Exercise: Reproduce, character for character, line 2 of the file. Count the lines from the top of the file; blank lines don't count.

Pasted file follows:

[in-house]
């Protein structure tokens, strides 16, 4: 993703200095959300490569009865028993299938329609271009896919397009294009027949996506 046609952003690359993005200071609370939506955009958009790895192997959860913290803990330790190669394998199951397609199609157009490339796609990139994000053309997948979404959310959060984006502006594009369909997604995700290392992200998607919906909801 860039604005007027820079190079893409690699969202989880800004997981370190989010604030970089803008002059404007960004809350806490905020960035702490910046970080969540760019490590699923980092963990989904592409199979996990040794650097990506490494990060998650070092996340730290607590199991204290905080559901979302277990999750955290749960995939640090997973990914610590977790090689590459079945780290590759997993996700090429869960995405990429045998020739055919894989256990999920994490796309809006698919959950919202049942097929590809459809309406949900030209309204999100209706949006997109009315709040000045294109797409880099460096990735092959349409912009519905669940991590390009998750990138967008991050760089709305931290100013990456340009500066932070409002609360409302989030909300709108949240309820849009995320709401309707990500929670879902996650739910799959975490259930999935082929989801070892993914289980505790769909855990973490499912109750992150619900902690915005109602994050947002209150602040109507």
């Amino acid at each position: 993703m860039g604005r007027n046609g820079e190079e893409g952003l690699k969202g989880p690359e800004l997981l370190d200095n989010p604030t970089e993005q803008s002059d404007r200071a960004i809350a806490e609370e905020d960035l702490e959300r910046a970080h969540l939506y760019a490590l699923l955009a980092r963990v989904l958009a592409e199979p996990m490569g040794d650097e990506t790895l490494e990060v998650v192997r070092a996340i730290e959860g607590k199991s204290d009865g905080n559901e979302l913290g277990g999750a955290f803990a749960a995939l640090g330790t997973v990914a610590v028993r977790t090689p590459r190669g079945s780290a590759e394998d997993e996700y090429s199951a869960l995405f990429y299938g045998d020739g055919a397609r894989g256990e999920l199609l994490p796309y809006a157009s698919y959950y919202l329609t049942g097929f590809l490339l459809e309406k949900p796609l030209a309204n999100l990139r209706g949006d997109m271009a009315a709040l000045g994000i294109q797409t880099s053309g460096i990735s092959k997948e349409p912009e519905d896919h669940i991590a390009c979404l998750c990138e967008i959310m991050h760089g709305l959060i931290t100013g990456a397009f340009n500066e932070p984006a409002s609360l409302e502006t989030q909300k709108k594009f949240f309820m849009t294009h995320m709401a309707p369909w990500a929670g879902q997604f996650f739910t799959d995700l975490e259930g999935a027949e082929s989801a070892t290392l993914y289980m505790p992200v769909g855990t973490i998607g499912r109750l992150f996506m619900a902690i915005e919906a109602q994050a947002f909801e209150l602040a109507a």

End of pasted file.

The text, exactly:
């Protein structure tokens, strides 16, 4: 993703200095959300490569009865028993299938329609271009896919397009294009027949996506 046609952003690359993005200071609370939506955009958009790895192997959860913290803990330790190669394998199951397609199609157009490339796609990139994000053309997948979404959310959060984006502006594009369909997604995700290392992200998607919906909801 860039604005007027820079190079893409690699969202989880800004997981370190989010604030970089803008002059404007960004809350806490905020960035702490910046970080969540760019490590699923980092963990989904592409199979996990040794650097990506490494990060998650070092996340730290607590199991204290905080559901979302277990999750955290749960995939640090997973990914610590977790090689590459079945780290590759997993996700090429869960995405990429045998020739055919894989256990999920994490796309809006698919959950919202049942097929590809459809309406949900030209309204999100209706949006997109009315709040000045294109797409880099460096990735092959349409912009519905669940991590390009998750990138967008991050760089709305931290100013990456340009500066932070409002609360409302989030909300709108949240309820849009995320709401309707990500929670879902996650739910799959975490259930999935082929989801070892993914289980505790769909855990973490499912109750992150619900902690915005109602994050947002209150602040109507």